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The View from the Bench

By Mary-Lane Kamberg

I love basketball. And I’ve spent years watching the game. First as a Kansas Jayhawks fan, then as a basketball mom, then a basketball grandmother, and finally cheering as my daughter Johanna coached a high school team. So, when my grandson Ronin wanted to play fifth grade, summer league basketball, I signed him up as a free agent with our local league. That meant any coach could pick him up for a team.

No one did.

The league coordinator emailed parents of all the leftover kids. “We have seven free agents,” she said. “Enough for a team. If we can find a coach.”

I waited for replies from the other boys’ parents. No one volunteered. I’d do it if I knew how,I thought. I had experience as a swimming coach. Maybe I could use those skills.

Ronin really wanted to play, and I thought, how hard can it be?

I emailed the league coordinator.  “I’ve never coached basketball, but I’ll sit on the bench. And I’ll try to find someone to help.”

I hoped that someone would be Johanna. She’d played varsity ball and had years of coaching experience. She shook her head. “My summer is way too busy.”

I asked my husband. A flat no.

I racked my brain trying to think of someone. If I ended up being the only coach, I would have to count on the players to run and shoot on their own and hope for the best. At least they’d be on a court handling the ball. Nothing was at stake, except possibly my embarrassment. I was willing to risk it for Ronin.

Then I thought of Johanna’s former high school coach, Steve. He’d retired several years before. But asking him was like asking Albert Einstein to judge an elementary school science fair. Steve had been National High School Girls Basketball Coach of the Year and was inducted into the Kansas Basketball Coaches Association Hall of Fame.

I was reluctant, but Ronin needed a coach. I texted Steve. “Will you please coach my grandson’s summer team? Just six games. No practices.”

After a while, he replied. “I’ll be your assistant.”

That made me head-coach-in-name-only. I was thrilled.

I texted Johanna the news.

“I’m mortified that you did that!” she said.

I drove by Ronin’s house, where he was shooting baskets in the driveway. “I’m your new head basketball coach!” I said.

His eyes widened. “I know more about basketball than you!”

“I know.” I told him about Steve. “You’ll love him!”

I soon learned that head coaches must make sacrifices. I added the team schedule to my calendar. The first game fell on the same day my sister and I had tickets to a Kansas City Royals game. I texted her. “I can’t go. I’m Ronin’s head basketball coach and we have a game that day.”

“Ha, ha. Good one,” she texted back.

Our family plays lots of practical jokes, and I had to send her the link to my team’s page on the league website before she believed me.           

As I dressed for the first game, I couldn’t remember what coaches typically wore. I chose a blue shirt that matched our team color. I hoped that wasn’t weird. All the way to the gym, my stomach fluttered. I arrived early and paced while I waited for Steven and the team. Steve walked in wearing a blue shirt. Got it! I thought.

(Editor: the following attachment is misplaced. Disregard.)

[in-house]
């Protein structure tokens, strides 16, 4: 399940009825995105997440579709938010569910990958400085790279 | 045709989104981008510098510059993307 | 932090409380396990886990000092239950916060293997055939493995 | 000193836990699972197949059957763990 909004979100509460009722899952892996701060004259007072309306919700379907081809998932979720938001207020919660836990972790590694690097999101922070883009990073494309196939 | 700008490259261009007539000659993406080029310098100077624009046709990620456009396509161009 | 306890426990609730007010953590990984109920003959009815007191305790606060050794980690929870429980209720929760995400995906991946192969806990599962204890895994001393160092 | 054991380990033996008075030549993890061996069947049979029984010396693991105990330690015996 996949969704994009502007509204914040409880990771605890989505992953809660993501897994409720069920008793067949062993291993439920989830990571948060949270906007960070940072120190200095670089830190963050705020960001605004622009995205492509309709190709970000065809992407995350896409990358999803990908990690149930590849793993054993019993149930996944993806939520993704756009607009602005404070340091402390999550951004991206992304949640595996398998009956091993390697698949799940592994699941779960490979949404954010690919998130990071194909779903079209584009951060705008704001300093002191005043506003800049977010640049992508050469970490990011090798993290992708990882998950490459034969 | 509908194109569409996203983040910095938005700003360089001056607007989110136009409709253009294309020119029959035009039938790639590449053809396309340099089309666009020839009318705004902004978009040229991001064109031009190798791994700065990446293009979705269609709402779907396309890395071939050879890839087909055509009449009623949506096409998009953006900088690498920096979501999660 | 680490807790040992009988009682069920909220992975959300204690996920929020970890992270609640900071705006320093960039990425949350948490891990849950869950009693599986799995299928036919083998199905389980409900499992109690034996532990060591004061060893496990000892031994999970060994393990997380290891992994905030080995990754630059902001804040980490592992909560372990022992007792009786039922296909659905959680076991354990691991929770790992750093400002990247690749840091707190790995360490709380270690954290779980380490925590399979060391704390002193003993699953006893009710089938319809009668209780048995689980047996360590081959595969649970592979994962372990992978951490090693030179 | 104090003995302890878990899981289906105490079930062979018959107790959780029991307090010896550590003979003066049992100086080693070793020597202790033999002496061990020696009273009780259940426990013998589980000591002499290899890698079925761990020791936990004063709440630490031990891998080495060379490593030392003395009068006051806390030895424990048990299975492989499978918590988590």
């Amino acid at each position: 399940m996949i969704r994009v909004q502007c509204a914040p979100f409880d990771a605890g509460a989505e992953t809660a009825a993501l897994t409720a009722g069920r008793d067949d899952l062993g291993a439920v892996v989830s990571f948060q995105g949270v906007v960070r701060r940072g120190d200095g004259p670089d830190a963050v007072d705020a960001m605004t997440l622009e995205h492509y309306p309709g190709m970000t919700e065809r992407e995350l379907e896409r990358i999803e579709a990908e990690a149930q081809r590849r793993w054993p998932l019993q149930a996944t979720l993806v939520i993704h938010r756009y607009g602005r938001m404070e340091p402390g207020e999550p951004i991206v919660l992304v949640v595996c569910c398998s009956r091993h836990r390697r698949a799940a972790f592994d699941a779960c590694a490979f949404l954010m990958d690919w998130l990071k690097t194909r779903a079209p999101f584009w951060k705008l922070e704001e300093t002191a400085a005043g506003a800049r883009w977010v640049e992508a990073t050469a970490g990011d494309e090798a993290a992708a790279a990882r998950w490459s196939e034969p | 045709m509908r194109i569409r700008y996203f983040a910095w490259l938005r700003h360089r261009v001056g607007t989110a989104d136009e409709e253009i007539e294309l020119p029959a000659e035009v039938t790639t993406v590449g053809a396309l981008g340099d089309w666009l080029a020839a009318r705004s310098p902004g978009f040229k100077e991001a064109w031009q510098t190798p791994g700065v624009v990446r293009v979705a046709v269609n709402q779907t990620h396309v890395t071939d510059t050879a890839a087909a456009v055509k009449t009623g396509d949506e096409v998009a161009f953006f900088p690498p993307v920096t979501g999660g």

Steve ran warmup. I shook hands with the opposing coach and turned in my player list. I looked at the bench. Where should I sit? Head coaches usually sit in the first chair, with the assistant in the second. Despite my official title, Steve belonged in the first one. I sat in the second. He stood the entire game.

Steve spelled out my job. “Watch the clock and send in subs at five-minute intervals. We have three “Big” and four “perimeter (Little)” players. Keep two Bigs and three Littles on the court at all times. Bigs rotate for Bigs. Littles for Littles.”

I nodded.

During timeouts, Steve sketched out plays on an erasable clipboard. I stood in the circle with the boys and nodded as if I understood. I cheered for our boys during the game and chatted with the ones sitting out.

“Good defense on that last play.”

“Nice three-pointer.”

“You do a good job of guarding with your feet.”

I did my best to watch Ronin as he ran down the court for long passes and shot the ball. But I also watched the clock religiously. Everything went according to plan.


Our best Big committed too many fouls, so Steve temporarily pulled him out to save him for later in the game. Steve looked at me. “I’ll tell you when he can come back in.”

I had to improvise. I kept forgetting who were Bigs and who were Littles. Sometimes I had too many Bigs on the floor. At others, too many Littles. My breathing turned quick and shallow as I tried to hold it all together. Between watching the game clock and deciding who to sub in, I missed the rest of the game. We were ahead at the buzzer. I caught my breath.

After the game, I slapped hands with the other team’s players like a pro. I’d always liked the sportsmanship of teams congratulating each other, but I had no idea how sweaty little boys’ hands could be. It was kind of icky. But I did it.

As the weeks progressed, we won some games and lost some. And I gained enormous appreciation not only for Steve, but also for every coach of every sport my children and their children ever played. At the end of the season, I was proud of myself for standing up and trying something new. I enjoyed my stint as Ronin’s coach, but I realized I don’t know much about coaching basketball.

I still love the game. But from now on, I’ll be cheering from the stands.

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